“Writing with students, parents, faculty members, and administrators in mind, Roche argues for the importance of a liberal arts education and outlines its three important values: intrinsic, practical, and idealist. He shows how this education is valuable for learning for its own sake, cultivates intellectual virtues necessary for success beyond college, and has a formative influence on character and the development of a sense of higher purpose and vocation.” —Book News Inc.
“Can a liberal arts education be defended in a time of economic decline? Mark William Roche thinks so and that’s what he explores in this book. . . . Roche includes personal reflections to illustrate and personalize his points on the enduring value of a liberal arts education.” —Catholic Library World
“Why Choose the Liberal Arts? argues for the essential importance of a liberal arts education—beyond the practical value of a degree as the gateway to employment after graduation. . . . The Association of American Colleges and Universities recently named Roche . . . the winner of the 2012 Frederic W. Ness Book Award. . . . given to the book that best illuminates the goals and practices of a contemporary liberal education.” —ND Works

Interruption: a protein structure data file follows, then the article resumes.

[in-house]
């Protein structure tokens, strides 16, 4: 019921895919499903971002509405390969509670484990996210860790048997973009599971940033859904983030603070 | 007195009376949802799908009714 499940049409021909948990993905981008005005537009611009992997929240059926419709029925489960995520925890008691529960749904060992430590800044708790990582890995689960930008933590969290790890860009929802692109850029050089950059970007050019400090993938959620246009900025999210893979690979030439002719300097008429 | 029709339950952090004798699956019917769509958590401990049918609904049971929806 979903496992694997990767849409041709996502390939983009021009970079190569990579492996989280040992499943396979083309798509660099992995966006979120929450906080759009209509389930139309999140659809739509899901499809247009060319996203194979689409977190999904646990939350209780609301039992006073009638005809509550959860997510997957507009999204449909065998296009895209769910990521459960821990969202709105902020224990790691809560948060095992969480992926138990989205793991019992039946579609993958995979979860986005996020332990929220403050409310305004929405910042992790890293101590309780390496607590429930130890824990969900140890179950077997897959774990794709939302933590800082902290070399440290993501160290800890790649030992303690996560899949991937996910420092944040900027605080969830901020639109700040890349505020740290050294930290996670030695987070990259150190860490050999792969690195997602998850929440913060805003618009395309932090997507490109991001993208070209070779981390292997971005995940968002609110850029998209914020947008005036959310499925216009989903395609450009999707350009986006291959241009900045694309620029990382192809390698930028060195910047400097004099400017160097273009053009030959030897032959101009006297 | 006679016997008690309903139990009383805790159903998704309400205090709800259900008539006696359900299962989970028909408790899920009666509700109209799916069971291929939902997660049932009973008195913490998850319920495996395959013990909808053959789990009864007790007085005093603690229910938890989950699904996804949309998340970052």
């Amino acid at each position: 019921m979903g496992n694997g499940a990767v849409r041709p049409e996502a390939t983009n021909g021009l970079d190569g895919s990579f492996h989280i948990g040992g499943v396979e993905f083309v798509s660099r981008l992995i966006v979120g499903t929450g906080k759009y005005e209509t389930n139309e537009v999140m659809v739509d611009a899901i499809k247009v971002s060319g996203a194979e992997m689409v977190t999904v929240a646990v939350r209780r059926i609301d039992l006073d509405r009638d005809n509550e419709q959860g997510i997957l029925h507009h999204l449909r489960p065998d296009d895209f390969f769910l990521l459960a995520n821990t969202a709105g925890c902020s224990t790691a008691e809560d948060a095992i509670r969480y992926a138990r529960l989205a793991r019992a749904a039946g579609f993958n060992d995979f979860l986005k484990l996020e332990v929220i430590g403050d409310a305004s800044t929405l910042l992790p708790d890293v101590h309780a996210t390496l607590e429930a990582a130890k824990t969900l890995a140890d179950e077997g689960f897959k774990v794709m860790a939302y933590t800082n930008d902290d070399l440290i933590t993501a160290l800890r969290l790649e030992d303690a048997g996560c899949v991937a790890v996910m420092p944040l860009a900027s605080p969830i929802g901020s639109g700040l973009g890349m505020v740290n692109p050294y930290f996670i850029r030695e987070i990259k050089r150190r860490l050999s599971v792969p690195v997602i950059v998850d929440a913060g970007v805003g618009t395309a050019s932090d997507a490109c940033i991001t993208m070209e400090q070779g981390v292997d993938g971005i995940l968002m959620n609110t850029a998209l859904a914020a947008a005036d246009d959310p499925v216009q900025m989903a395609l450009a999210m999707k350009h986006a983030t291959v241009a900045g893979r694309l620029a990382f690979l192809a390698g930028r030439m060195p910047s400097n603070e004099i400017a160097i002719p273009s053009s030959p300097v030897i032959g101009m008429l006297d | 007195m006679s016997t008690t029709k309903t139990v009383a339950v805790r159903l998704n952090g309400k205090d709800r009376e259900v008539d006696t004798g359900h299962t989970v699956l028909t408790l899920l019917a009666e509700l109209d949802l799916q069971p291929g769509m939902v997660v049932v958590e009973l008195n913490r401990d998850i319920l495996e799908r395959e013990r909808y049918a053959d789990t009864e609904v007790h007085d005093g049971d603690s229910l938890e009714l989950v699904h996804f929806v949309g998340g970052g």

“Roche has written a very thoughtful and fair apologia for the liberal arts that speaks to many contemporary challenges. Not only prospective students but current faculty can richly benefit from the author’s extensive administrative and teaching experience. The creative teaching methods he cites as examples throughout the book can serve as valuable models for teachers in almost any field.” —Anglican and Episcopal History
“Mark William Roche contends in Why Choose the Liberal Arts? that holistic education, vibrant residential community, and ardent engagement with great questions are the enduring traits of liberal arts learning. . . . The liberal arts indeed have pragmatic benefits, more so now than ever. Roche taps into survey data to show that the very intellectual and practical virtues prized by liberal arts proponents are also esteemed by most employers. . . .” —Journal of Interdisciplinary Studies